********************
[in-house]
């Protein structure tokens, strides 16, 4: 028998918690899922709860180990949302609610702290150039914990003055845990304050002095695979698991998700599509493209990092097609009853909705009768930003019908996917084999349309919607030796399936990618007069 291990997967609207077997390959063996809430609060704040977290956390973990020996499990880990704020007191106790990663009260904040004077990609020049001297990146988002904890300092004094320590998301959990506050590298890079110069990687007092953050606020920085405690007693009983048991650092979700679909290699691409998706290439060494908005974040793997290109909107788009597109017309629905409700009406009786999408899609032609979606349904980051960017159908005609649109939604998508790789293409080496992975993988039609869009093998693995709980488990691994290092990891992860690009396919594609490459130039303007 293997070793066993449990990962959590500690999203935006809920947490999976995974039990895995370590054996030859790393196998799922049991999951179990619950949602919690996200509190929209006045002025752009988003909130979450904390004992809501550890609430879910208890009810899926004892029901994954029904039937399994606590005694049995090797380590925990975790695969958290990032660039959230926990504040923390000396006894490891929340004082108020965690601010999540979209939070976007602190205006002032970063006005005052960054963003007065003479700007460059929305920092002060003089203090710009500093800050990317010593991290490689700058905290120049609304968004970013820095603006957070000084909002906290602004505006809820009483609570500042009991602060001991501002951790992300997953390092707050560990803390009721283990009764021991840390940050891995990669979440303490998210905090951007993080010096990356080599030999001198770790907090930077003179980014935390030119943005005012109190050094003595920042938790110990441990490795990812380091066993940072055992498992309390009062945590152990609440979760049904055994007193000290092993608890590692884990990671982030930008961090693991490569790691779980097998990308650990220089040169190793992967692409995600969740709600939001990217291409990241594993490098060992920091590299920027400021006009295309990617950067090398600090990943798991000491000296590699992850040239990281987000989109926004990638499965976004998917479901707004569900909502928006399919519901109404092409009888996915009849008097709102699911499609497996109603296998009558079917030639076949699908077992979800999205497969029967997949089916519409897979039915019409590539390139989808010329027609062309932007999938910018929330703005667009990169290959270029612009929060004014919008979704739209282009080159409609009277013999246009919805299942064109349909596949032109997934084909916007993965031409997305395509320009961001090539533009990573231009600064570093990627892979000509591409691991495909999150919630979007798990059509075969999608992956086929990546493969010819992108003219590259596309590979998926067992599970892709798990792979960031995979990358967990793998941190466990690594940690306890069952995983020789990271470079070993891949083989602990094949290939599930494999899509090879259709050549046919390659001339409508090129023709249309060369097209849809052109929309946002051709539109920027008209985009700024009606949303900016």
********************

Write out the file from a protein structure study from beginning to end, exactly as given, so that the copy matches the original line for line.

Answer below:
[in-house]
């Protein structure tokens, strides 16, 4: 028998918690899922709860180990949302609610702290150039914990003055845990304050002095695979698991998700599509493209990092097609009853909705009768930003019908996917084999349309919607030796399936990618007069 291990997967609207077997390959063996809430609060704040977290956390973990020996499990880990704020007191106790990663009260904040004077990609020049001297990146988002904890300092004094320590998301959990506050590298890079110069990687007092953050606020920085405690007693009983048991650092979700679909290699691409998706290439060494908005974040793997290109909107788009597109017309629905409700009406009786999408899609032609979606349904980051960017159908005609649109939604998508790789293409080496992975993988039609869009093998693995709980488990691994290092990891992860690009396919594609490459130039303007 293997070793066993449990990962959590500690999203935006809920947490999976995974039990895995370590054996030859790393196998799922049991999951179990619950949602919690996200509190929209006045002025752009988003909130979450904390004992809501550890609430879910208890009810899926004892029901994954029904039937399994606590005694049995090797380590925990975790695969958290990032660039959230926990504040923390000396006894490891929340004082108020965690601010999540979209939070976007602190205006002032970063006005005052960054963003007065003479700007460059929305920092002060003089203090710009500093800050990317010593991290490689700058905290120049609304968004970013820095603006957070000084909002906290602004505006809820009483609570500042009991602060001991501002951790992300997953390092707050560990803390009721283990009764021991840390940050891995990669979440303490998210905090951007993080010096990356080599030999001198770790907090930077003179980014935390030119943005005012109190050094003595920042938790110990441990490795990812380091066993940072055992498992309390009062945590152990609440979760049904055994007193000290092993608890590692884990990671982030930008961090693991490569790691779980097998990308650990220089040169190793992967692409995600969740709600939001990217291409990241594993490098060992920091590299920027400021006009295309990617950067090398600090990943798991000491000296590699992850040239990281987000989109926004990638499965976004998917479901707004569900909502928006399919519901109404092409009888996915009849008097709102699911499609497996109603296998009558079917030639076949699908077992979800999205497969029967997949089916519409897979039915019409590539390139989808010329027609062309932007999938910018929330703005667009990169290959270029612009929060004014919008979704739209282009080159409609009277013999246009919805299942064109349909596949032109997934084909916007993965031409997305395509320009961001090539533009990573231009600064570093990627892979000509591409691991495909999150919630979007798990059509075969999608992956086929990546493969010819992108003219590259596309590979998926067992599970892709798990792979960031995979990358967990793998941190466990690594940690306890069952995983020789990271470079070993891949083989602990094949290939599930494999899509090879259709050549046919390659001339409508090129023709249309060369097209849809052109929309946002051709539109920027008209985009700024009606949303900016």